Five artists of Arab origin feature in the exhibition Artistic Weapons of Mass Communication at Brooklyn’s Five Myles Gallery.
Curator Souhad Rafey has said: “With the Middle East in focus, the show reflects opposition to wars of aggression, military occupations of foreign lands and the necessary change to the destructive reality of ‘empire as a way of life.’”
John Halaka’s work, which uses complex drawings full of light and shade, has been widely shown across Europe and North America in recent years. In the photographic-based works on offer here, he “puts a human face on the abstract notion of the displaced masses, making the experiences of the refugees more real, comprehensible and unforgettable,” according to Rafey.
Mary Tuma’s fabric-based works, which grew out of her training in sewing and weaving, focus on a sense of loss and displacement which, she has stated, is present in much of her work.
Tuma has said of works similar to those in the Brooklyn show that “An empty dress implies absence and for me, once the dress is sheer it begins to be like a memory or a shadow…”
The gallery’s website highlights how her “use of old fabrics and found objects is important in creating a work or environment that evokes a feeling of loss, or distant memory. She is interested in the sorting of images from the past, images that are like shadows or ghosts, something not quite whole and no longer real but still of great influence and power.”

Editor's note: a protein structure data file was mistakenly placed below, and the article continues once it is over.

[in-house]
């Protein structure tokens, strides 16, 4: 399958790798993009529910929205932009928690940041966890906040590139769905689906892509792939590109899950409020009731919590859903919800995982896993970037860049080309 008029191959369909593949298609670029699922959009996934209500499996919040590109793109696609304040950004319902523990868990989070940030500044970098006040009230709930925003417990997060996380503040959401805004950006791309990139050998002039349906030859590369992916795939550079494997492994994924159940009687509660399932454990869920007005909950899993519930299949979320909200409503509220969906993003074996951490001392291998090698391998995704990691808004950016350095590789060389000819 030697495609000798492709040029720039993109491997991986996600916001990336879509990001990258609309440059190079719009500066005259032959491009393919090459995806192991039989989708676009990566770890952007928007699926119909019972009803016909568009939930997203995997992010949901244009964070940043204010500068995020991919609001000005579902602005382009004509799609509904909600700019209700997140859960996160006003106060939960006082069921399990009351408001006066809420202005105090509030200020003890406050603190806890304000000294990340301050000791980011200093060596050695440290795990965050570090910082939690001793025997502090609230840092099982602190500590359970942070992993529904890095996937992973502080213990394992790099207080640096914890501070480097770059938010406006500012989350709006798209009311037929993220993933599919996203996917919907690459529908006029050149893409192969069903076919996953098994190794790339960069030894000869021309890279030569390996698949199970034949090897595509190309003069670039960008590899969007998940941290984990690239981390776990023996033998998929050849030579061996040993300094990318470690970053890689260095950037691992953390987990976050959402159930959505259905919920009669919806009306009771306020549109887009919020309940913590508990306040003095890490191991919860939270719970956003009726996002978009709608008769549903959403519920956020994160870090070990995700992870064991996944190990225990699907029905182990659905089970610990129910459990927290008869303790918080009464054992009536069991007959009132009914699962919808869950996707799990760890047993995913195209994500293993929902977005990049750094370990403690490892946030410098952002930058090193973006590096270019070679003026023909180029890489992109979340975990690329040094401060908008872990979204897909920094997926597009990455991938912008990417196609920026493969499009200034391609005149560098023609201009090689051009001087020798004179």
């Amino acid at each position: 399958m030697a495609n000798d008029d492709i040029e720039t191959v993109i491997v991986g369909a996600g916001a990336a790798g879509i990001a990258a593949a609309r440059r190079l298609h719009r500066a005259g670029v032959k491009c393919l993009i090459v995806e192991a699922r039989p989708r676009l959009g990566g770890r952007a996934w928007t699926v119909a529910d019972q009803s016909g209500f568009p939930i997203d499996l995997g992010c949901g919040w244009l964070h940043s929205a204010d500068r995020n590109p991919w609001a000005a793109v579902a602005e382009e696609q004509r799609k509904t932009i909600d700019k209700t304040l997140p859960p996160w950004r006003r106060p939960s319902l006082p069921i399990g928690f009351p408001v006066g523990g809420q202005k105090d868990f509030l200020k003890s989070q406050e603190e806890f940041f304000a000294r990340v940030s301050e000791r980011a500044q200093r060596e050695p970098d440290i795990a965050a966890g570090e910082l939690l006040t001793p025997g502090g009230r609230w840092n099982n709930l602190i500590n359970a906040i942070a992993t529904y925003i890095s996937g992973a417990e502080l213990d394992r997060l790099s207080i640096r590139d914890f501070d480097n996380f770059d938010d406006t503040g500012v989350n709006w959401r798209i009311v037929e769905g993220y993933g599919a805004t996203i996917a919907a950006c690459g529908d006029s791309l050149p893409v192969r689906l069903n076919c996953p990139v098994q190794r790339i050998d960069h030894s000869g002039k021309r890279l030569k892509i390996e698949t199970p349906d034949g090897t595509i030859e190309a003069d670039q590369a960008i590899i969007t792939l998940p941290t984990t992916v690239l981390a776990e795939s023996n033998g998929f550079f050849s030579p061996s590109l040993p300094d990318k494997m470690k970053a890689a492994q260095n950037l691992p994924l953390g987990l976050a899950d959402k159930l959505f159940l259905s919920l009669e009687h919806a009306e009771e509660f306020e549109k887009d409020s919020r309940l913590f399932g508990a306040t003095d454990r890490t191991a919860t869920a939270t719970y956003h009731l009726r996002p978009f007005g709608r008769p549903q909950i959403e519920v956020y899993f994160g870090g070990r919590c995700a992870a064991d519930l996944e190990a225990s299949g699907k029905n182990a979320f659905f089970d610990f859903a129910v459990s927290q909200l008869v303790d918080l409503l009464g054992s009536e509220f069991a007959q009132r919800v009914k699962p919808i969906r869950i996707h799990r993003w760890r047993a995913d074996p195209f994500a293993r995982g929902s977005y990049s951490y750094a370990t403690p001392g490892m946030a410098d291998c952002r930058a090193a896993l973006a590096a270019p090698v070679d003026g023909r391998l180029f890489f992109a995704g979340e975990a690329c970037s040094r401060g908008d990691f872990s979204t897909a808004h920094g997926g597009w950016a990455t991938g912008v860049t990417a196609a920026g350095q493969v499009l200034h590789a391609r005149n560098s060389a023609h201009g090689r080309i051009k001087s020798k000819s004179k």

And Rajie Cook’s contribution to the show consists of “intricate miniature silent theaters, small boxes attached to the wall, that convey his feelings about the tragic situation in the Middle East.”
One such box resembles a fire extinguisher. With “Gaza” written on its side, the box’s interior is stuffed with dolls’ heads.
Cook insists that “I take pride in who I am and where my roots are. As a Palestinian American artist I feel strongly, as any artist would, about expressing my feelings and experiences relating to human rights … justice and freedom … living and dying … about hurting … about pride.”
Alongside Tuma, Cook and Halaka, the presence of Egyptian artist Ganzeer — who describes his work as “concept pop” — and Arab Iranian Samira Abbassy emphasize the links between Palestine and the wider Middle East.
Ganzeer’s focus on social justice is articulated through thoroughly modern media such as graphic design and video. In this show, he takes the work of veteran Egyptian resistance poet Ahmed Fuad Negm and “repackages” it as a music video, bringing it up to date while maintaining the poet’s fighting spirit.
Samira Abbassy, like Ganzeer, plays with time, but over a much longer scale in order to depict the realities of violence. Her painting style references most directly the miniature art of classical Persia but also the dark masterpieces of Goya.
Although the images of her tale come from a 15th century manuscript of the great Persian epic poem The Shahnameh, or Book of Kings, Souhad Rafey’s curatorial notes describe how “there is a sense of timelessness and the repetitive cycles of history: war, genocide, ethnic cleansing, occupation and exile.” Abbassy has addressed how much of what passes history distorts the truth, given how it usually reflects a victor’s viewpoint.